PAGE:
|Nucleic Acid Reagents and Experimental Results in the NCBI Probe Database|
Svetlana Iazvovskaia, Ilene Karsch Mizrachi, Kirill Rotmistrovsky, and Savani Tatake
Five years ago, the NCBI Probe database (ProbeDB) was established to provide a centralized archive of molecular probes used in biomedical applications. Currently ProbeDB contains around 10 million probes of 65 types including gene silencing agents, in situ hybridization probes, and probes for variation analysis and genome mapping. Presently, ProbeDB is the largest and most extensive database of this type available in public domain.
|Alignment of 1H-NMR data using a Generalized Fuzzy Hough Transform|
Erik Alm, Leonard Csenki, Ralf J.O. Torgrip, K. Magnus Åberg, Lars I. Nord, Ina Schuppe-Koistinen and Johan Lindberg
In metabolic profiling, multivariate data analysis techniques are used to interpret 1D 1H–NMR data. Multivariate data analysis techniques require that peaks are located in the same variables in every spectrum – this requirement is not met in native NMR spectra. Current state-of-the-art alignment algorithms are unable to align peaks when the spatial order of the peaks changes. We present the Fuzzy Generalized Hough Transform alignment which solves the alignment problem.
|Alteration of urinary metabolic profile in rats treated with methylmercury|
Pierre Ayotte, Dinesh Kumar, Pierre-Yves Tremblay, Xiaolei Jin, Sevini Shahbaz, Rekha Mehta, Hing Man Chan, and Oliver Fiehn
A metabolomic approach was used to detect changes in urinary metabolic profile of rats treated orally with methylmercury (MeHg), a ubiquitous fish contaminant with well known neurotoxic properties. An aliquot of urine was collected on day 14, extracted and the extract successively methoxymated and trimethylsilylated prior to analysis by GC/TOF-MS. Results indicate that several metabolic pathways were altered by MeHg treatment, including urea cycle, glutathione metabolism and amino acid degradati
|Metabolite profiling of sesquiterpene lactones and phenolics of bioactive extracts from Asteraceae medicinal plants by HPLC-UV-MS|
Gobbo-Neto, L.; Silva, V.C.; Passoni, F.D.; Chagas-Paula, D.A.; Oliveira, R.B.; Da Costa, F.B.
Metabolite profiling (HPLC-UV-MS) was performed for extracts from Tithonia diversifolia (Td) and Smallanthus sonchifolius (Ss) leaves [aqueous crude (ACE); leaf rinse (LRE); 70%MeOH rinsed leaves (GFE)]. LREs presented mainly sesquiterpene lactones (SLs) and flavonoids. FGEs and ACEs presented mainly chlorogenic acids. SLs were not detected in GFEs but traces were detected in ACEs. All extracts presented anti-inflammatory potential. LREs were highly toxic while GFEs did not presented significant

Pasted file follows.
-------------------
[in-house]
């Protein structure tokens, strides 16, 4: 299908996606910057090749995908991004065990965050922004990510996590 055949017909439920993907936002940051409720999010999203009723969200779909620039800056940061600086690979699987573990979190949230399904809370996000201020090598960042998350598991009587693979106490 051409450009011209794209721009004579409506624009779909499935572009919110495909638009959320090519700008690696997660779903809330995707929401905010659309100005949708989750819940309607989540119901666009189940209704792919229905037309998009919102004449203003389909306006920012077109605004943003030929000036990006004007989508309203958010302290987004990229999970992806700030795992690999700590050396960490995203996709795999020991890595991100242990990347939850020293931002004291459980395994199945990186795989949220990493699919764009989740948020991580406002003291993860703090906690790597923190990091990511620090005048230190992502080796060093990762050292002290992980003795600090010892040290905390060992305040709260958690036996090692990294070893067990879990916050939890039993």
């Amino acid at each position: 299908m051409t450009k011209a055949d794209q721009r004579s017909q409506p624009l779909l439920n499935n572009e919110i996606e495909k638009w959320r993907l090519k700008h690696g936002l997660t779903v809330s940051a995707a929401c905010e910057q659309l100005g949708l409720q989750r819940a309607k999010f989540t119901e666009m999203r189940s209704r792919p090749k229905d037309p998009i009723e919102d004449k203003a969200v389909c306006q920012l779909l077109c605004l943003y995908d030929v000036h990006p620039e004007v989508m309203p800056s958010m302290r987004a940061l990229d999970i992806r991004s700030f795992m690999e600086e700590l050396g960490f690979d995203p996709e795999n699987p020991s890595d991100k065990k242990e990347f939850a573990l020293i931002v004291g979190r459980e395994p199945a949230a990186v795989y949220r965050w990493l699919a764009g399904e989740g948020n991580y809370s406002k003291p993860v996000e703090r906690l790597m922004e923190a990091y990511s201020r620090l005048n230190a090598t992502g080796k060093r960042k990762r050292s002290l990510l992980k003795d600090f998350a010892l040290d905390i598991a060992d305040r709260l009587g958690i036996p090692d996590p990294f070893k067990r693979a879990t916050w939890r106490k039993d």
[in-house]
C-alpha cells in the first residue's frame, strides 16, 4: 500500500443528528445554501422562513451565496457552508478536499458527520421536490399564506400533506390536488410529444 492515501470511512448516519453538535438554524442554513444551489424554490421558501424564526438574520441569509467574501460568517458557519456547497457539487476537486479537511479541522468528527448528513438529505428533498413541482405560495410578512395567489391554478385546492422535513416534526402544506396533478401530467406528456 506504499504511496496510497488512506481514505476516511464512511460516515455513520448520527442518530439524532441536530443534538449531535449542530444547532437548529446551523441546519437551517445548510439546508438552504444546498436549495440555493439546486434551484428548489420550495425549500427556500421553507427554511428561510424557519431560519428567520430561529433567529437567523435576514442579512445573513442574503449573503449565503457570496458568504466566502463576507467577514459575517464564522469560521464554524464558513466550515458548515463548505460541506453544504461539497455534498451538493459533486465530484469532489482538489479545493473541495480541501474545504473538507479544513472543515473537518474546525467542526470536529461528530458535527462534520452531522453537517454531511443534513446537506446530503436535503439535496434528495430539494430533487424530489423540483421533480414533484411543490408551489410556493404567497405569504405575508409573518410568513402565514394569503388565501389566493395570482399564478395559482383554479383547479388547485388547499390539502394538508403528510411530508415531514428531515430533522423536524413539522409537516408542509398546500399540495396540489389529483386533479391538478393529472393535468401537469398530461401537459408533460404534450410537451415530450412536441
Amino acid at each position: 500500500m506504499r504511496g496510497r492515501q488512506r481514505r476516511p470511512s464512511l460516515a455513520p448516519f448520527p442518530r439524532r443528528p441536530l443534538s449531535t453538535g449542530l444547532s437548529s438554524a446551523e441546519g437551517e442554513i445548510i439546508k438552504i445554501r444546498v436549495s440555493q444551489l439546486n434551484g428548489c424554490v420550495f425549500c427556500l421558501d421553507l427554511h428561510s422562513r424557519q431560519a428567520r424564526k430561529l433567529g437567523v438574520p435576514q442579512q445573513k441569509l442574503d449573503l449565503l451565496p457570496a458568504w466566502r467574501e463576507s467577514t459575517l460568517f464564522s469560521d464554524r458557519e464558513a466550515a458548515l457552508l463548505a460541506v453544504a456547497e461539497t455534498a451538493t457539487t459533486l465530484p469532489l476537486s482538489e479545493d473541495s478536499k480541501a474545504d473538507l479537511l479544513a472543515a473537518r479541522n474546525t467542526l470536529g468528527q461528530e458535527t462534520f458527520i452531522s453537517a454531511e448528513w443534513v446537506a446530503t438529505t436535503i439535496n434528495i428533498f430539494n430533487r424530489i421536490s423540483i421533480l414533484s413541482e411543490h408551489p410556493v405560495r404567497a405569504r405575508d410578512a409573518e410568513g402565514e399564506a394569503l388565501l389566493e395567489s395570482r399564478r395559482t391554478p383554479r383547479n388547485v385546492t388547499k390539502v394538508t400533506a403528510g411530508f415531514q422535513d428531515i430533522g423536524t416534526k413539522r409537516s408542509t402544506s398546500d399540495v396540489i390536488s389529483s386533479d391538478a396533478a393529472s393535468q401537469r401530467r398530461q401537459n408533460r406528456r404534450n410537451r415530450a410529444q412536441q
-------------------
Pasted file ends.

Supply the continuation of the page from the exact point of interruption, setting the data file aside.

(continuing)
|Predicting hepatotoxicity: Reactive metabolite trapping using glutathione and freshly isolated hepatocytes|
Birks, V., Webber, G., Geoffroy, S., Cole, R., and Wood, S.
This poster presents our results to date using clozapine (a compound known to be associated with GSH-adduct formation) as substrate and using stable isotope GSH (GSH13C2,15N) to enhance specificity. In addition, all analyses have been conducted using an Waters Acquity UPLC-MS/MS. Results we have obtained in hepatocytes are compared against findings using human liver microsomes (HLM).
|The Human Serum Metabolome|
Nick Psychogios, David Hau, Jun Peng, Igor Sinelnikov, Souhaila Bouatra, Rupasri Mandal, Ram Krishna Murthy, Jianguo Xia, Fiona Bamforth, Janet McManus, Theresa Pedersen, Russ Greiner, Bruce McManus, John Newman and David Wishart
As part of our objective to systematically characterize the human metabolome and advance the fields of quantitative metabolomics, we present a global metabolic profiling of the human serum. Our experimental results indicated that global metabolic profiling methods can routinely detect more than 4200 different compounds in serum.
|Comparison of In Vivo and In Vitro 1-H NMR Spectroscopy in the Rat Brain: Technical Considerations, Effects of Brain Regions and Post Weaning Isolation|
Philippine C. Geiszler, A. Napolitano, M.I. Schubert, C.A. Jones, K.C.F. Fone, C.A. Daykin, D.P. Auer
In vivo and in vitro magnetic resonance (MR) spectroscopy are both used to obtain complementary information about the metabolic state of living tissue/tissue extracts, respectively. However, comparisons between in vivo and in vitro measurements are rare. The aim of this study was to compare results from in vivo and in vitro MR spectroscopy to study inter-regional variations and the effects of social isolation on metabolite levels in rat brain.
|Mass-Spectrometric Analysis with Sequenom EpiTYPER of GNAS Methylation in Pseudohypoparathyroydism Type Ib Patients Reveals Overall Methylation Defects also for the Familial Cases|
Benedetta Izzi1, Bart Claes2, Diether Lambrechts2, Chris Van Geet1,3, Kathleen Freson1
Sequenom EpiTYPER analysis of GNAS methylation in Pseudohypoparathyroidism type Ib patients reveals overall GNAS methylation defects also for the familial cases. Such abnormalities are not detectable via old methodologies such as PCR followed by methylation specific restriction digestion and are here for the first time described.
|MicroRNA-23b negatively regulates urokinase and c-met and inhibits migration of human hepatocellular carcinoma cells.|
Salvi A, Sabelli C, Moncini S, Venturin M, Arici B ,Riva P, Portolani N, Giulini SM, Barlati S and De Petro G.
By bioinformatics we predicted that miR-23b could recognize two sites in the 3’ UTR of uPA (urokinase-type plasminogen activator) and four sites in the 3’ UTR of c-met (hepatocyte growth factor receptor). miR-23b transfections in SKHep1C3 caused uPA and c-met decreased and migration and proliferation inhibition of SKHep1C3; anti-miR-23b transfection in human fibroblasts upregulated uPA and c-met. uPA and c-met shared a common microRNA that negatively regulates their expression.
|<< || 1 2 3 4 5 6 || >>|
|Showing Results 11 - 20 of 51||